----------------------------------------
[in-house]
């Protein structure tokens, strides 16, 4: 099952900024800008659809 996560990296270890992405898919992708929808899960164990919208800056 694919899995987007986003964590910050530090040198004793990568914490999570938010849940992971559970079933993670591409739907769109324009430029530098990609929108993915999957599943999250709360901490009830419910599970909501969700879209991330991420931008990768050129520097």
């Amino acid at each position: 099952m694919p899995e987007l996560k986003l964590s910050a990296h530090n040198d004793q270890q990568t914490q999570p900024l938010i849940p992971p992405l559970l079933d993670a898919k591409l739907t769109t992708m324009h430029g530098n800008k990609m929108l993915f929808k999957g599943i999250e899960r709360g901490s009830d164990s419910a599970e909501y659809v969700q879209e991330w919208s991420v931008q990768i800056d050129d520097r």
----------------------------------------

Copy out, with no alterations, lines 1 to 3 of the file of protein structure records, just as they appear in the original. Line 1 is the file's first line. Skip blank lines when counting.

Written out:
[in-house]
């Protein structure tokens, strides 16, 4: 099952900024800008659809 996560990296270890992405898919992708929808899960164990919208800056 694919899995987007986003964590910050530090040198004793990568914490999570938010849940992971559970079933993670591409739907769109324009430029530098990609929108993915999957599943999250709360901490009830419910599970909501969700879209991330991420931008990768050129520097």
């Amino acid at each position: 099952m694919p899995e987007l996560k986003l964590s910050a990296h530090n040198d004793q270890q990568t914490q999570p900024l938010i849940p992971p992405l559970l079933d993670a898919k591409l739907t769109t992708m324009h430029g530098n800008k990609m929108l993915f929808k999957g599943i999250e899960r709360g901490s009830d164990s419910a599970e909501y659809v969700q879209e991330w919208s991420v931008q990768i800056d050129d520097r």